Amphibole asbestos, on the other hand, has longer fibres that, once inhaled, are difficult to breakdown. The Rotterdam Convention on the Prior Informed Consent Procedure for Certain Hazardous Chemicals and Pesticides in International Trade, a multilateral treaty designed to promote shared responsibility in the import of hazardous chemicals, has been actively lobbying against all forms of asbestos
Chrysotile production capacity stands at 77 percent in Russia, 62 percent in Kazakhstan, 75 percent in China and 49 percent in Brazil.
Zimbabwe and other asbestos producing and consuming nations continue to fight the asbestos ban. Just like Zimbabwe, India, which is similarly fighting the ban, has since committed to be represented at government level at all forthcoming Conference of Parties (CoP) to the Rotterdam Convention, where such proposals are usually made.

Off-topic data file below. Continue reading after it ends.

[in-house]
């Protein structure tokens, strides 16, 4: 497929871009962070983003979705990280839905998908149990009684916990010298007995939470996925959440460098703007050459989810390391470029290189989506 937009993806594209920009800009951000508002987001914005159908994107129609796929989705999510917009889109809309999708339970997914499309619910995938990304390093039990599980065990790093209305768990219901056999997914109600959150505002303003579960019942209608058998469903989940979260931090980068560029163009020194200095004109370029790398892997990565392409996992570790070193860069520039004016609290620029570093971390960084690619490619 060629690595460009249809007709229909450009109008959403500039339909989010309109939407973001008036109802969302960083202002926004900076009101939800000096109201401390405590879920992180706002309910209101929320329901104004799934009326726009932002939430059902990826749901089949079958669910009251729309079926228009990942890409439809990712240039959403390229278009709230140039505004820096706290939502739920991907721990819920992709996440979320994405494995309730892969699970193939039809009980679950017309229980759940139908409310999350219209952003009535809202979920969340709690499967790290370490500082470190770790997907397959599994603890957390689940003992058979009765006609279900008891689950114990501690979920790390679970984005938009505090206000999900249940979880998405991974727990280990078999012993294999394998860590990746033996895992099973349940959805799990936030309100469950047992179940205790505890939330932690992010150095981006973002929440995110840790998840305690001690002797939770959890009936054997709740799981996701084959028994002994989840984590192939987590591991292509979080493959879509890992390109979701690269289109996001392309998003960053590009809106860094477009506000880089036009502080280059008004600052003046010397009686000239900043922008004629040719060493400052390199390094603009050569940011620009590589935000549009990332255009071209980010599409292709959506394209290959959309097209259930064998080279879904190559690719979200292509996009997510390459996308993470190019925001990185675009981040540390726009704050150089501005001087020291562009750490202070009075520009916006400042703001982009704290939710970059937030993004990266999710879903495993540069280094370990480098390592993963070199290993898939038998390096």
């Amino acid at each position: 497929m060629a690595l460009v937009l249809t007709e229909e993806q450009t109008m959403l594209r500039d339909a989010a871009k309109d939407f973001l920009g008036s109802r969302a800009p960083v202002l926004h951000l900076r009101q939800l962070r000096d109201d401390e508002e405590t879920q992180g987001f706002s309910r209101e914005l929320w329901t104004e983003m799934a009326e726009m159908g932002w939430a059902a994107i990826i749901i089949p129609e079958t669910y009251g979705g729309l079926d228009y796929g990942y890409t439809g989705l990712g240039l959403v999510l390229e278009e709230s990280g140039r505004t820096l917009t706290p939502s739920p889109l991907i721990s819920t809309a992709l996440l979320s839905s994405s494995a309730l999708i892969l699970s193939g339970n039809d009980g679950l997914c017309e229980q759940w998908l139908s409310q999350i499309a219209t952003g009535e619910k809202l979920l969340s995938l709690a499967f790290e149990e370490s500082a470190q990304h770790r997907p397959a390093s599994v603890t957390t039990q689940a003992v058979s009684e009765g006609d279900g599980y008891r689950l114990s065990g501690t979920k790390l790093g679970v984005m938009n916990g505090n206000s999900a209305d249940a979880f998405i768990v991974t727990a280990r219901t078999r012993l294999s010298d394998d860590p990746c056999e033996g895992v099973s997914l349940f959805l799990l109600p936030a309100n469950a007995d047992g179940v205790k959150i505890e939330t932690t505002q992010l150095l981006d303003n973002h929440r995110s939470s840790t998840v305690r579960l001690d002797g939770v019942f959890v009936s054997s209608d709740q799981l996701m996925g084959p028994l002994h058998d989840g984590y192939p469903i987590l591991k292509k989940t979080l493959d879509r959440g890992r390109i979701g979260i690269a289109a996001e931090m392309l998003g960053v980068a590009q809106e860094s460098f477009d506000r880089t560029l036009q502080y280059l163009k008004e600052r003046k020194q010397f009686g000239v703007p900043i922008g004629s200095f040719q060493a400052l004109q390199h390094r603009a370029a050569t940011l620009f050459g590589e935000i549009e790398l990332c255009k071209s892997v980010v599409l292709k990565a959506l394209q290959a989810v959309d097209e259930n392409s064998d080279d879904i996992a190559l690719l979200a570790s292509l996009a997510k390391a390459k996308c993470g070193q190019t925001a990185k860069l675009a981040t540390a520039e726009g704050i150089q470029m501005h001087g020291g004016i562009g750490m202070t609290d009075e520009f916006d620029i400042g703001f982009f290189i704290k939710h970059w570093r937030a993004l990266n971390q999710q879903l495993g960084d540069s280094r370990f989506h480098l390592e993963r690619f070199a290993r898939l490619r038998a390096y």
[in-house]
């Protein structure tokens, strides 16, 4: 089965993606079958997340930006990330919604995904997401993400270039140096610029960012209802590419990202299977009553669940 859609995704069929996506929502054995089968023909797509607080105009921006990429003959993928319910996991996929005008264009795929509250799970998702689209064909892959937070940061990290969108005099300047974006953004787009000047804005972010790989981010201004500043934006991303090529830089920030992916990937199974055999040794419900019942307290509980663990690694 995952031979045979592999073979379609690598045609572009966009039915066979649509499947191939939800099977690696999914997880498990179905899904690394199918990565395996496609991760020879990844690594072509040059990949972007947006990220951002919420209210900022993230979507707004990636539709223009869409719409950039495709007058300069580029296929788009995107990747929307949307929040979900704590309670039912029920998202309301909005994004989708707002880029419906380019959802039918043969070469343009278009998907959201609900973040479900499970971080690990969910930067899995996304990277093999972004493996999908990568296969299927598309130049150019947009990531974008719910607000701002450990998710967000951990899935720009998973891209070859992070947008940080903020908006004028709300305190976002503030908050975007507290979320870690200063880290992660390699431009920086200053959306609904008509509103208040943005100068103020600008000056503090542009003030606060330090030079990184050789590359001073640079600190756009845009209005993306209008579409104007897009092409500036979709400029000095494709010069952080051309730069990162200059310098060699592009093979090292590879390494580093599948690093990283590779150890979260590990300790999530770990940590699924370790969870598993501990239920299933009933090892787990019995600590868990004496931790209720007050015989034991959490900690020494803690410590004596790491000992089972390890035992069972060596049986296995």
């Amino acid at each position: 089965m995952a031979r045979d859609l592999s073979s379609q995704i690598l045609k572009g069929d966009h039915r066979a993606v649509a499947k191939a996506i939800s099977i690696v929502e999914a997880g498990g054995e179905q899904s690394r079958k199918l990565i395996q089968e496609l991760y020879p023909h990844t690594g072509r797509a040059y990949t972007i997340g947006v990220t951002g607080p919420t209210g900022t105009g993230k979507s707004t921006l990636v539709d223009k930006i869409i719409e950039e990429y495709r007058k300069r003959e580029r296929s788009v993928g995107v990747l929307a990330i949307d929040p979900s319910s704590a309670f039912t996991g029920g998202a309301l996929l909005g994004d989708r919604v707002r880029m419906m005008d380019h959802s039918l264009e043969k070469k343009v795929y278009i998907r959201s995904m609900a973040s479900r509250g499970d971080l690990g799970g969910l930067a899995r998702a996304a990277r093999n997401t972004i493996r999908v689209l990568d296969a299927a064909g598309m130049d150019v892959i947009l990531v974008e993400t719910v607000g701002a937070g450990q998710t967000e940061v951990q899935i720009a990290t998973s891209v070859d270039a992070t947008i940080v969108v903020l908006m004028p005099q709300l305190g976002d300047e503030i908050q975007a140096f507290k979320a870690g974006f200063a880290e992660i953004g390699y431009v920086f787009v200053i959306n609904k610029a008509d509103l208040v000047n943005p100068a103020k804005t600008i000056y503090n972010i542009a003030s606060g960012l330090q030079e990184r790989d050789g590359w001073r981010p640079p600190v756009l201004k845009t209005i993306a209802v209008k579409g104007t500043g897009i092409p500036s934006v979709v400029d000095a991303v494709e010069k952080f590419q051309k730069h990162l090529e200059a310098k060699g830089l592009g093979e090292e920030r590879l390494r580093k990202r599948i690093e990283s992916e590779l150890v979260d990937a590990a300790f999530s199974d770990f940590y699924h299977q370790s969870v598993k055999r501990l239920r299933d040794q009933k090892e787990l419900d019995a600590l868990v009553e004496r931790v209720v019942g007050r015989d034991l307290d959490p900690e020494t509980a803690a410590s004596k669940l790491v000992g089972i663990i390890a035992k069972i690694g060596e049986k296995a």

As an asbestos producing country, Zimbabwe was requested to “compliment the efforts of the Indian government in the fight against the anti-asbestos lobbyists”.
The eighth Conference of Parties to the Rotterdam Convention took place in Geneva, Switzerland early this month. As has now become the norm, Parties did not agree to the listing of chrysotile asbestos as a hazardous substance. Russia is also pushing for the scrapping of chrysotile asbestos from the list of proposed harmful substances.
Asbestos is generally used in commercial products for its strength, flexibility, low electrical conductivity and resistance to heat and chemicals.